This App Would Tell You the Brutal Truth About Your Groceries

ValueMe, developed by MIT students, would give you a nutritional receipt for your purchase.

Wouldn’t it be great to have a dietitian who would accompany you to the grocery store whenever you wanted, for free? That scenario’s just wishful thinking, but two MIT Sloan School of Management students are on their way to creating a worthy alternative.

Tomasz Grzegorczyk and Malena Gonzalez are behind a program called ValueMe, an app that would give grocery shoppers a nutritional receipt for their purchase. An algorithm would parse through data from the USDA’s National Nutrient Database, assessing the nutritional value of each item in the shopper’s cart. The app would then determine if a shopper’s haul lacks any key nutrients, minerals, or food groups, and send the final analysis to his or her app.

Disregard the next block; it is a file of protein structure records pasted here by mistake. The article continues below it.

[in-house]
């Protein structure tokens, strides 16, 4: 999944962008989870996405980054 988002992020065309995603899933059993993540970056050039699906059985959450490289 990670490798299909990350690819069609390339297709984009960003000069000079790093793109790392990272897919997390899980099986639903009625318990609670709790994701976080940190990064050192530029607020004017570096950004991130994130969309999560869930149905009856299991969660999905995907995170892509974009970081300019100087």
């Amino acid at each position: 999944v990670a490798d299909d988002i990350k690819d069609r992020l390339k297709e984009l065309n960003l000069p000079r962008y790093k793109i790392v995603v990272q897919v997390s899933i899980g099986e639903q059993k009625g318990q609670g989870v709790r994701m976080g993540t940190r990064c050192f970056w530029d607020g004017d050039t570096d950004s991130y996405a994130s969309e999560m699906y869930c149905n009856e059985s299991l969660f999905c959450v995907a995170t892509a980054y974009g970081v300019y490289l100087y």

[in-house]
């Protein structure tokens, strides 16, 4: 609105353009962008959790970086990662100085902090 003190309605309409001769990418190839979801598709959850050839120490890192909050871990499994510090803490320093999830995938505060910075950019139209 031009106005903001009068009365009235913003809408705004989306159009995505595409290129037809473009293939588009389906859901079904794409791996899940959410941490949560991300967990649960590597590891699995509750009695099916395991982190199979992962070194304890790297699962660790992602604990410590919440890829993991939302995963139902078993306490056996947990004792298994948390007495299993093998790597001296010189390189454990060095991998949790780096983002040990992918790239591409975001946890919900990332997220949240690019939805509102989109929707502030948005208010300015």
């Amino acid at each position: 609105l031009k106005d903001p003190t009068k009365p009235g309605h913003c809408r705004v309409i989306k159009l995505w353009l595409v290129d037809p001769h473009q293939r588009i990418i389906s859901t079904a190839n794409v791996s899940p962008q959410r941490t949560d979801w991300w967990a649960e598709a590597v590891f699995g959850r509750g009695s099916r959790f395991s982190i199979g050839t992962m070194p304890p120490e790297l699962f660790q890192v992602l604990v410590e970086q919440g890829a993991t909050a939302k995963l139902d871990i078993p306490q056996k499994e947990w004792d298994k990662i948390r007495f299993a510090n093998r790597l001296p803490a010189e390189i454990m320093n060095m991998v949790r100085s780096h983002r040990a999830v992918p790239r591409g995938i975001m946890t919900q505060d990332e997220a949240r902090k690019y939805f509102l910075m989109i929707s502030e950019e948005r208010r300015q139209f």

“[You] will receive a nutrition snapshot of everything that you purchased and it will analyze if there are components or nutrients that are missing in your diet,” Gonzalez said in a statement. “This provides, at the point of sale, education for consumers on how healthy they’re eating.”

ValueMe is still in its beta stages, but it just won $15,000 from MIT’s IDEAS Global Challenge, a social entrepreneurship contest. With that money, the team plans to start a pilot program with a grocery store in Philadelphia.

Eventually, the hope is to integrate the app with grocery store registers nationwide—which means the end of convincing yourself Ben & Jerry’s fro-yo is basically a health food.